SDG Goal 1 – No Poverty

The years following the 1992 Rio Conference have witnessed an increase in the number of people living in absolute poverty, particularly in developing countries. The enormity and complexity of the poverty issue could endanger the social fabric, undermine economic development and the environment, and threaten political stability in many countries.

As recalled by the foreword of the 2015 Millennium Development Goals Report, at the Millennium Summit in September 2000, 189 countries unanimously adopted the Millennium Declaration, pledging to “spare no effort to free our fellow men, women and children from the abject and dehumanizing conditions of extreme poverty”.

The 2030 Agenda acknowledges that eradicating poverty in all its forms and dimensions, including extreme poverty, is the greatest global challenge and an indispensable requirement for sustainable development.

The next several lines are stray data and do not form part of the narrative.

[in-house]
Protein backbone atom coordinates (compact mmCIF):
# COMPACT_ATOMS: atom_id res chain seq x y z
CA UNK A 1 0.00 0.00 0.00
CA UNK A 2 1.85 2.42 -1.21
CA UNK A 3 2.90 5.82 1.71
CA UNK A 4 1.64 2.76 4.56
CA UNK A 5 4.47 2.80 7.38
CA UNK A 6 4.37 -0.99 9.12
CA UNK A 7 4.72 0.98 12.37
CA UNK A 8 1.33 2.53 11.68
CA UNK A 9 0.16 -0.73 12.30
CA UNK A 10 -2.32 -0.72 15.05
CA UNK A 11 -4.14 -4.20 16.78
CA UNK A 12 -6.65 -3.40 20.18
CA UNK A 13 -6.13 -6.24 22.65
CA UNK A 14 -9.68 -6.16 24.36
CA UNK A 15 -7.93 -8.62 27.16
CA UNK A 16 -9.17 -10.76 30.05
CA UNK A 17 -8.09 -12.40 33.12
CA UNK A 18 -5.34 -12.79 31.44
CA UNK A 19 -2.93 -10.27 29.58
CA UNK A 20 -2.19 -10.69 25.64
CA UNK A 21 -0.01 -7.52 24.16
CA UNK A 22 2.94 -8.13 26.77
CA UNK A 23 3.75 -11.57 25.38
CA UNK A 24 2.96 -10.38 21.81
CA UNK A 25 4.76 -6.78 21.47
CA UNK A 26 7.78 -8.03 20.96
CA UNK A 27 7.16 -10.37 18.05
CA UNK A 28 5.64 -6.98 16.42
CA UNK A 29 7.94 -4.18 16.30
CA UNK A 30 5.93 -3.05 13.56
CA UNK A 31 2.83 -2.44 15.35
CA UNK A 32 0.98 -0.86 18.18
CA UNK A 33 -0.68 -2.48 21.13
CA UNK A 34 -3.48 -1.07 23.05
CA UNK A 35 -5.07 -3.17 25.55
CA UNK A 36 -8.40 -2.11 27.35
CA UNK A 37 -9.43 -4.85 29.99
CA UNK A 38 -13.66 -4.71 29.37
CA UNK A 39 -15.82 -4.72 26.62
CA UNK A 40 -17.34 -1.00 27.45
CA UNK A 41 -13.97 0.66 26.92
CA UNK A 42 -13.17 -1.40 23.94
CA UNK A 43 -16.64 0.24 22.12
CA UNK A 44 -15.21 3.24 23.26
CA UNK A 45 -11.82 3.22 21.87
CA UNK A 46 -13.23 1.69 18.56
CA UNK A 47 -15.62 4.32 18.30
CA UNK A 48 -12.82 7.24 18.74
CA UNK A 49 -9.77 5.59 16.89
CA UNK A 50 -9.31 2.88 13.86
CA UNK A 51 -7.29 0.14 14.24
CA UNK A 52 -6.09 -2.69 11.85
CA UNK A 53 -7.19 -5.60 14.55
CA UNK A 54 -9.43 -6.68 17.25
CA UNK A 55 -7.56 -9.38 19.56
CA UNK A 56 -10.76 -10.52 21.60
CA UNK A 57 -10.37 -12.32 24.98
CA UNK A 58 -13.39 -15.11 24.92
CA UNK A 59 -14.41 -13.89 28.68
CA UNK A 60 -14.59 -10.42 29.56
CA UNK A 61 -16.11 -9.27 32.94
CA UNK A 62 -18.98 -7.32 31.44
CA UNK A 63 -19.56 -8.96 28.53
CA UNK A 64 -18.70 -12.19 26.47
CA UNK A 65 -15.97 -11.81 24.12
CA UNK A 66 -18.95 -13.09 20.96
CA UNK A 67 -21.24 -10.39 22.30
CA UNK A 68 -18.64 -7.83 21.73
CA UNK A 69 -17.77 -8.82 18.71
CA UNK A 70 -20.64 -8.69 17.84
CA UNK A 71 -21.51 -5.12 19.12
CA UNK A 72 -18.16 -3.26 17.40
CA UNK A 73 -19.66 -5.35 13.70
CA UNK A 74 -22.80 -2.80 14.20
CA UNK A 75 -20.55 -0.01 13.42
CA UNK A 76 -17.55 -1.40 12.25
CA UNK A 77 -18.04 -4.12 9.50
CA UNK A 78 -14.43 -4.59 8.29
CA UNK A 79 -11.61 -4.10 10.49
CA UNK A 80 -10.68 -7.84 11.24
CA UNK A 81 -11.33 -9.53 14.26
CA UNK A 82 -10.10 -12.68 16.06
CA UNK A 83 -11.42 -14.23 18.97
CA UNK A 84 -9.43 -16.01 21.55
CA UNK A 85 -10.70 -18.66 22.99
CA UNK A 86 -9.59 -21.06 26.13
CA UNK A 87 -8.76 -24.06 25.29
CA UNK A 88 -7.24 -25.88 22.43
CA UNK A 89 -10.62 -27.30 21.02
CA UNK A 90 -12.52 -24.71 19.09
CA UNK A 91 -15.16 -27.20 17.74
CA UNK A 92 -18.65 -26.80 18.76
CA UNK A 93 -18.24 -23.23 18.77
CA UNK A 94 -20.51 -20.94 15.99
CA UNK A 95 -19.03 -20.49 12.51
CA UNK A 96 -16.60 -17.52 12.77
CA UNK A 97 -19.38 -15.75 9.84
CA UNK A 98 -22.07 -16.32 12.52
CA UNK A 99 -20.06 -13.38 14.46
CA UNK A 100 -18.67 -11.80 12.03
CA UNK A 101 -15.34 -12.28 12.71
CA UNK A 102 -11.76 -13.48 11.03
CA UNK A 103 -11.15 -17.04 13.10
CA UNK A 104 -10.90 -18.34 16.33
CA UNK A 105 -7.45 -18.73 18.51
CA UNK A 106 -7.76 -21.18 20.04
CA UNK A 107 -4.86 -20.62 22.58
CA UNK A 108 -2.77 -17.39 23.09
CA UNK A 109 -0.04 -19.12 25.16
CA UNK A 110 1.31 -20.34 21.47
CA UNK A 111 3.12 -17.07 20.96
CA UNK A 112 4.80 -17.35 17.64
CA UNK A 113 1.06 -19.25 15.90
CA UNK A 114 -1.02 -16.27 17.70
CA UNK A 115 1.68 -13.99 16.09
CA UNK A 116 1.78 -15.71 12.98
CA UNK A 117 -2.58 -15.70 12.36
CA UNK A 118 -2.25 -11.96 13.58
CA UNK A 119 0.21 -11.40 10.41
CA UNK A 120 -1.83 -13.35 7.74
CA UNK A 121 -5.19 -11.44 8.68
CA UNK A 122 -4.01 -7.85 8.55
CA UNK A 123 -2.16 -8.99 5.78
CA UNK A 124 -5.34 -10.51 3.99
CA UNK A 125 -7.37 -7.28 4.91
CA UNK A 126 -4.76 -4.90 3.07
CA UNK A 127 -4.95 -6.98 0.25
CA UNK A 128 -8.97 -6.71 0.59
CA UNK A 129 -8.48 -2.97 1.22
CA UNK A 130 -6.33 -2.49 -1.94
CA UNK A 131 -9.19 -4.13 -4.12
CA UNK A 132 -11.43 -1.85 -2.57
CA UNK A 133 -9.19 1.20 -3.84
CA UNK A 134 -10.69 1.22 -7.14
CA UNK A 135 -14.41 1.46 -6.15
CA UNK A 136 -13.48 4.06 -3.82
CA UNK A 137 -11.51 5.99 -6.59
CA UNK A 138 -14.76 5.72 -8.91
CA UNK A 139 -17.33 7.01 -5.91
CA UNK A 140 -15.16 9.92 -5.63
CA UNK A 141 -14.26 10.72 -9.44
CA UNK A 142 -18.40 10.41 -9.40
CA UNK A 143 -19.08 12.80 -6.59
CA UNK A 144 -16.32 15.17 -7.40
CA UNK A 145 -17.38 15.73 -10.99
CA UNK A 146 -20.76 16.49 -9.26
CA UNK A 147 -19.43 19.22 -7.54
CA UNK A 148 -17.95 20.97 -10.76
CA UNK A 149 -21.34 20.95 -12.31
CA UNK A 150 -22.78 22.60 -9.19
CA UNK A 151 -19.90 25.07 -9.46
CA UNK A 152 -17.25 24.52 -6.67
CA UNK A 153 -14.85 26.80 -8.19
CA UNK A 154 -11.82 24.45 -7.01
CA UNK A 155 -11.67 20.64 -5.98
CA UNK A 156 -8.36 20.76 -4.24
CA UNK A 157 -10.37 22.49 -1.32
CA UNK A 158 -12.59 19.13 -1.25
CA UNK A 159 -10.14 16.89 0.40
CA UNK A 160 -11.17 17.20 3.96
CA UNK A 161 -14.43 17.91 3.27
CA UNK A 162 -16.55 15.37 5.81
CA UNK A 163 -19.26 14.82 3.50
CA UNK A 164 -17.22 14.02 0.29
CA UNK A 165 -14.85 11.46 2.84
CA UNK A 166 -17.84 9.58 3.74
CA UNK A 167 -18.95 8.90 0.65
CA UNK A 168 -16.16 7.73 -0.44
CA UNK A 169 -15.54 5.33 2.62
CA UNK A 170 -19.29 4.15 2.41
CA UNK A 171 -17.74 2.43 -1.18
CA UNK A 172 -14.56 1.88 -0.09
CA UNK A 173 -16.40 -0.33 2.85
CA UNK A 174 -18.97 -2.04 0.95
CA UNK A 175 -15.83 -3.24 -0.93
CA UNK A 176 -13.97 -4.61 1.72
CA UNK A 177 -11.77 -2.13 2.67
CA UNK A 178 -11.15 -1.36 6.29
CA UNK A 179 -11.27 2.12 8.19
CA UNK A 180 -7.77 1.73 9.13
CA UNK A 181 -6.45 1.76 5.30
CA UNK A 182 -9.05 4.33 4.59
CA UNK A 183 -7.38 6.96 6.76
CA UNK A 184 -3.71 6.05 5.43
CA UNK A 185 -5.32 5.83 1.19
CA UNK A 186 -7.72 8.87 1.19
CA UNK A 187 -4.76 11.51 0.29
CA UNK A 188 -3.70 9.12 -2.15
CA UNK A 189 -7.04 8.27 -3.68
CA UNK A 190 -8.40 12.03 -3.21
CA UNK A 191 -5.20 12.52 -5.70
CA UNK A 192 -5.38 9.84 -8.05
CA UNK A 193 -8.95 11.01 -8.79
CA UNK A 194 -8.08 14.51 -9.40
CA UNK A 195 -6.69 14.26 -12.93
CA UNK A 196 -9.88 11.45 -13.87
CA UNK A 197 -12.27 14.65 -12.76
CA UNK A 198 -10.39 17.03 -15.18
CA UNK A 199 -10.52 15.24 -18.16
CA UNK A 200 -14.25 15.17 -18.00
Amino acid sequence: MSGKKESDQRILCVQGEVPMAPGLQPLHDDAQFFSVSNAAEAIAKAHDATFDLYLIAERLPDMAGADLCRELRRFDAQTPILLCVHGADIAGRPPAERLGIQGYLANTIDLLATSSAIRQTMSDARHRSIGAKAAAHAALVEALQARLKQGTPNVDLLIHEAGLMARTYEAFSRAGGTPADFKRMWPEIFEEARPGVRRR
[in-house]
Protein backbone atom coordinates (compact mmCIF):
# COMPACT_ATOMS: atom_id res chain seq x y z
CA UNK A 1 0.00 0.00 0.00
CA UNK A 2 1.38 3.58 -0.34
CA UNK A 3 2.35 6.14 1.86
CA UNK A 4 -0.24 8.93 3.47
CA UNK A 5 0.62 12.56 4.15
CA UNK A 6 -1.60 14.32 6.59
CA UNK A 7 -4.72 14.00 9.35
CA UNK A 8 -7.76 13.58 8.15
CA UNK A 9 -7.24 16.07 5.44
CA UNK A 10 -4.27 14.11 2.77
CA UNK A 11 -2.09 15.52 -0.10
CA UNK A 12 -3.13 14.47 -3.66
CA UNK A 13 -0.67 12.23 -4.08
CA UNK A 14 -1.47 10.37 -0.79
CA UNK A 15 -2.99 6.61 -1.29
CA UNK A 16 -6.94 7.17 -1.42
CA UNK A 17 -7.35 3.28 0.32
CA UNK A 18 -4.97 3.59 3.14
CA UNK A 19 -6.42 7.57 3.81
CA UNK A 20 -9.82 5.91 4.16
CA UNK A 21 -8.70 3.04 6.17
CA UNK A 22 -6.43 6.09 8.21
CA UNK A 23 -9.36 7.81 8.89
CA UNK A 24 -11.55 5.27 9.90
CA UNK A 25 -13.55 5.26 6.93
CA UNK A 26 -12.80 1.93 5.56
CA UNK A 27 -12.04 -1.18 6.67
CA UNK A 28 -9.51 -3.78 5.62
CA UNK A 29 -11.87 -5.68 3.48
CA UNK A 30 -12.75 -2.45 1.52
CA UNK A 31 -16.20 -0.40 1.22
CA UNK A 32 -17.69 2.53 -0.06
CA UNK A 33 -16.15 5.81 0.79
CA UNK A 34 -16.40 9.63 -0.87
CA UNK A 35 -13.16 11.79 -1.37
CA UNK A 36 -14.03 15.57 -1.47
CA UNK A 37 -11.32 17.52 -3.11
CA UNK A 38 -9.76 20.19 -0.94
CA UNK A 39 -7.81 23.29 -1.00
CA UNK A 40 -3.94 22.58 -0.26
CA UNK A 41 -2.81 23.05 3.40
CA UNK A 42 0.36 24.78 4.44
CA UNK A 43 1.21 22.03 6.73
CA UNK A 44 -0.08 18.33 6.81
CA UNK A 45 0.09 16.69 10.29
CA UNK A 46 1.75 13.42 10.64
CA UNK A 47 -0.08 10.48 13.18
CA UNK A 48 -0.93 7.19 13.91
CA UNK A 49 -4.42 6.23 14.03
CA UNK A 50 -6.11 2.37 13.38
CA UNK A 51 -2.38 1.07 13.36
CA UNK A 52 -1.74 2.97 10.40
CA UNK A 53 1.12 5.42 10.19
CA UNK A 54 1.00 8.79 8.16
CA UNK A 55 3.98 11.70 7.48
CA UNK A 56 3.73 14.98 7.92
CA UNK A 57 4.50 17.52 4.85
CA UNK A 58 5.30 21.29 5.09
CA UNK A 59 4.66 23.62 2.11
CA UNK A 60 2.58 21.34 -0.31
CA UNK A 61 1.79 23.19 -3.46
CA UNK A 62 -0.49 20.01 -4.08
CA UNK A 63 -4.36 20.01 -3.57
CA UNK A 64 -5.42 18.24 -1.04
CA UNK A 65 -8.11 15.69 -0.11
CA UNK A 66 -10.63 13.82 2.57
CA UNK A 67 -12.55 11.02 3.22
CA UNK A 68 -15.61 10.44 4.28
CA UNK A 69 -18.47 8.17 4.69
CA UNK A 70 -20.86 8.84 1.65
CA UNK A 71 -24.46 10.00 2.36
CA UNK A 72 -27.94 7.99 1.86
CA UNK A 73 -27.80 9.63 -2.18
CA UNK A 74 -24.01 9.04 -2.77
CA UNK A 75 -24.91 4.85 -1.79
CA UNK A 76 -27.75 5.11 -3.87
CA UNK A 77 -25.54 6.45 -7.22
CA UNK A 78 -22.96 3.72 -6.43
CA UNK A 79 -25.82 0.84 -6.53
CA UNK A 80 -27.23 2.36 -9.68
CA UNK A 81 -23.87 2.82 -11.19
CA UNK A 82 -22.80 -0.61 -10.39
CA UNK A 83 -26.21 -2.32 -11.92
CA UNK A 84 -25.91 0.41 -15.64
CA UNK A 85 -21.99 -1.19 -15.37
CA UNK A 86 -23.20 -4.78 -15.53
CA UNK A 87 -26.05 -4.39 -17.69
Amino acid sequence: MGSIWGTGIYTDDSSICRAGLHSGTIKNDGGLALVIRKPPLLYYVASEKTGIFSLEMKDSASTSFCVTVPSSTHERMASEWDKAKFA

Communities discriminated on work and descent are most often employed in the informal sector and they live in poverty, often extreme poverty. Take the case of the Quilombolas, Latin America’s largest Community Discriminated on Work and Descent (CDWD) with 16 million historically oppressed Afro-Brazilians. 75 per cent of the Quilombolas live in extreme poverty, only 15 per cent of their homes have access to the public water network and 5 per cent have access to regular rubbish collection, 89 per cent of Quilombola homes burn domestic waste and only two in a thousand homes are connected to the sewage and storm water networks.

A major characteristic of poverty experienced by the Roma community in Europe, for instance, is the multidimensional nature of deprivation and marginalisation that the Roma people experience. Roma poverty entails not only a lack of financial resources, unemployment, sub-standard housing, or poor access to social services.